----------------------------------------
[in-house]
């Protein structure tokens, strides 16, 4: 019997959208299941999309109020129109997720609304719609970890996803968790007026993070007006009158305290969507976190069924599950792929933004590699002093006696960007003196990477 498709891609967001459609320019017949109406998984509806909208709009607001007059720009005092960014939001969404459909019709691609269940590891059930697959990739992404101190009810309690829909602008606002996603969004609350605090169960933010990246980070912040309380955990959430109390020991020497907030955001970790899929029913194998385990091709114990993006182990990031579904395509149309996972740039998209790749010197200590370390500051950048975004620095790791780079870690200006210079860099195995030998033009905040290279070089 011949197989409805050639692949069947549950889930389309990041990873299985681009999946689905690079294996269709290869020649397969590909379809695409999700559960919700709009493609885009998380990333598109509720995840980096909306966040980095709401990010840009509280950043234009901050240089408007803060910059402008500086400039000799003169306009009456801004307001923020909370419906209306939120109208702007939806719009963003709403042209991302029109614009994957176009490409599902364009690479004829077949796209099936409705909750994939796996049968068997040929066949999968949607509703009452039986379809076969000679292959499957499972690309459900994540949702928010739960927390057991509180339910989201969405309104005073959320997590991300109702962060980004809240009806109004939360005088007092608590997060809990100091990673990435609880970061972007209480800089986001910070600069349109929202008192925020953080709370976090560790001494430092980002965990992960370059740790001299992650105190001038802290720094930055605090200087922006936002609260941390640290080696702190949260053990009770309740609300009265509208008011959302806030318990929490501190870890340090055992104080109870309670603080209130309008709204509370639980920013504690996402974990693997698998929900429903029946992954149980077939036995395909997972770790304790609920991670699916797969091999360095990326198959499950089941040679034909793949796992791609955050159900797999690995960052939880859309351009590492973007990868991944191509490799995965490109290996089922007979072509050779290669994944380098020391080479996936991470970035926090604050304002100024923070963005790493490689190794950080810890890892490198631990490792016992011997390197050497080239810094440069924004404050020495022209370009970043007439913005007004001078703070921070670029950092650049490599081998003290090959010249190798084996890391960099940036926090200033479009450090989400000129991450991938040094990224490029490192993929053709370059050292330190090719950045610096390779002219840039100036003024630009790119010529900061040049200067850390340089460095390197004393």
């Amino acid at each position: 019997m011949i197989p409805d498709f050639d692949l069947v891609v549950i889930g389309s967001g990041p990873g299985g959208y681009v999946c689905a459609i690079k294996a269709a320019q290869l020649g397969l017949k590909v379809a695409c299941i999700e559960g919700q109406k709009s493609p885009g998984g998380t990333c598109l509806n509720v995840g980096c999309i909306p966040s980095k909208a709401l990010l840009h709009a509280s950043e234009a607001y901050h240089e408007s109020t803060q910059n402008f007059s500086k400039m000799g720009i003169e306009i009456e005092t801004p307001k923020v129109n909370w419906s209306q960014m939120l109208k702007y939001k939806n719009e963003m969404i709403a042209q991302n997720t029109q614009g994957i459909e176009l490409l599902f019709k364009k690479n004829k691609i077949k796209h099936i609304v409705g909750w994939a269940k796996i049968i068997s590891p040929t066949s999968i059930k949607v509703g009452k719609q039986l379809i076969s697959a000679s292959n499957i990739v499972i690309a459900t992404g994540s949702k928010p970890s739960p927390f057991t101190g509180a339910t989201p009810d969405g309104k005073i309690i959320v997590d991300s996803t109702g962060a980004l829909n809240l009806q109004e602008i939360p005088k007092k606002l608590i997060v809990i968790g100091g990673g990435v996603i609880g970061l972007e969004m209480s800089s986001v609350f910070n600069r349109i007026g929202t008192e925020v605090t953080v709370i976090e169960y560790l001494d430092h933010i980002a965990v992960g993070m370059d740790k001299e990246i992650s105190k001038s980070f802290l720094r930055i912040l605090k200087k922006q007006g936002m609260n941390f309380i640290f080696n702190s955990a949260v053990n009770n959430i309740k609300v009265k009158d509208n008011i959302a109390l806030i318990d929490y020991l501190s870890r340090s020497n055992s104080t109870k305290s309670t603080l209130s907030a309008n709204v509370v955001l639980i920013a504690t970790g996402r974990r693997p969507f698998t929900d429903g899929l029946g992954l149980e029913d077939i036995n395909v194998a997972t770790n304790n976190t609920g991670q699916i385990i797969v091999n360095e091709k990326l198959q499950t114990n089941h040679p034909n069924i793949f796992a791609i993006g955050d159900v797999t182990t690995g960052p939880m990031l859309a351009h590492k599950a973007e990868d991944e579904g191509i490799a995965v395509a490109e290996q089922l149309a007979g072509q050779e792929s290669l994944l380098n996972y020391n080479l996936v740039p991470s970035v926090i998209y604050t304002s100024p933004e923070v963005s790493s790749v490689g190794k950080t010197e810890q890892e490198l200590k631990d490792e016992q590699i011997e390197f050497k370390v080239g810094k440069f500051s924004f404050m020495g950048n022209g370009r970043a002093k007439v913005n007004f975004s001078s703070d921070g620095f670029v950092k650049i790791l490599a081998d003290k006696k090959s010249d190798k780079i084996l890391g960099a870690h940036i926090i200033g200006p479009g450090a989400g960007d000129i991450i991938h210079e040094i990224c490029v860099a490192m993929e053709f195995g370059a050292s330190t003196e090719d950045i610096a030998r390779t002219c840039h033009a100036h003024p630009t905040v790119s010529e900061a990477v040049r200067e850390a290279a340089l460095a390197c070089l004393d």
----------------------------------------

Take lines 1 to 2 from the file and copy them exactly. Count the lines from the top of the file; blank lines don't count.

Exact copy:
[in-house]
């Protein structure tokens, strides 16, 4: 019997959208299941999309109020129109997720609304719609970890996803968790007026993070007006009158305290969507976190069924599950792929933004590699002093006696960007003196990477 498709891609967001459609320019017949109406998984509806909208709009607001007059720009005092960014939001969404459909019709691609269940590891059930697959990739992404101190009810309690829909602008606002996603969004609350605090169960933010990246980070912040309380955990959430109390020991020497907030955001970790899929029913194998385990091709114990993006182990990031579904395509149309996972740039998209790749010197200590370390500051950048975004620095790791780079870690200006210079860099195995030998033009905040290279070089 011949197989409805050639692949069947549950889930389309990041990873299985681009999946689905690079294996269709290869020649397969590909379809695409999700559960919700709009493609885009998380990333598109509720995840980096909306966040980095709401990010840009509280950043234009901050240089408007803060910059402008500086400039000799003169306009009456801004307001923020909370419906209306939120109208702007939806719009963003709403042209991302029109614009994957176009490409599902364009690479004829077949796209099936409705909750994939796996049968068997040929066949999968949607509703009452039986379809076969000679292959499957499972690309459900994540949702928010739960927390057991509180339910989201969405309104005073959320997590991300109702962060980004809240009806109004939360005088007092608590997060809990100091990673990435609880970061972007209480800089986001910070600069349109929202008192925020953080709370976090560790001494430092980002965990992960370059740790001299992650105190001038802290720094930055605090200087922006936002609260941390640290080696702190949260053990009770309740609300009265509208008011959302806030318990929490501190870890340090055992104080109870309670603080209130309008709204509370639980920013504690996402974990693997698998929900429903029946992954149980077939036995395909997972770790304790609920991670699916797969091999360095990326198959499950089941040679034909793949796992791609955050159900797999690995960052939880859309351009590492973007990868991944191509490799995965490109290996089922007979072509050779290669994944380098020391080479996936991470970035926090604050304002100024923070963005790493490689190794950080810890890892490198631990490792016992011997390197050497080239810094440069924004404050020495022209370009970043007439913005007004001078703070921070670029950092650049490599081998003290090959010249190798084996890391960099940036926090200033479009450090989400000129991450991938040094990224490029490192993929053709370059050292330190090719950045610096390779002219840039100036003024630009790119010529900061040049200067850390340089460095390197004393």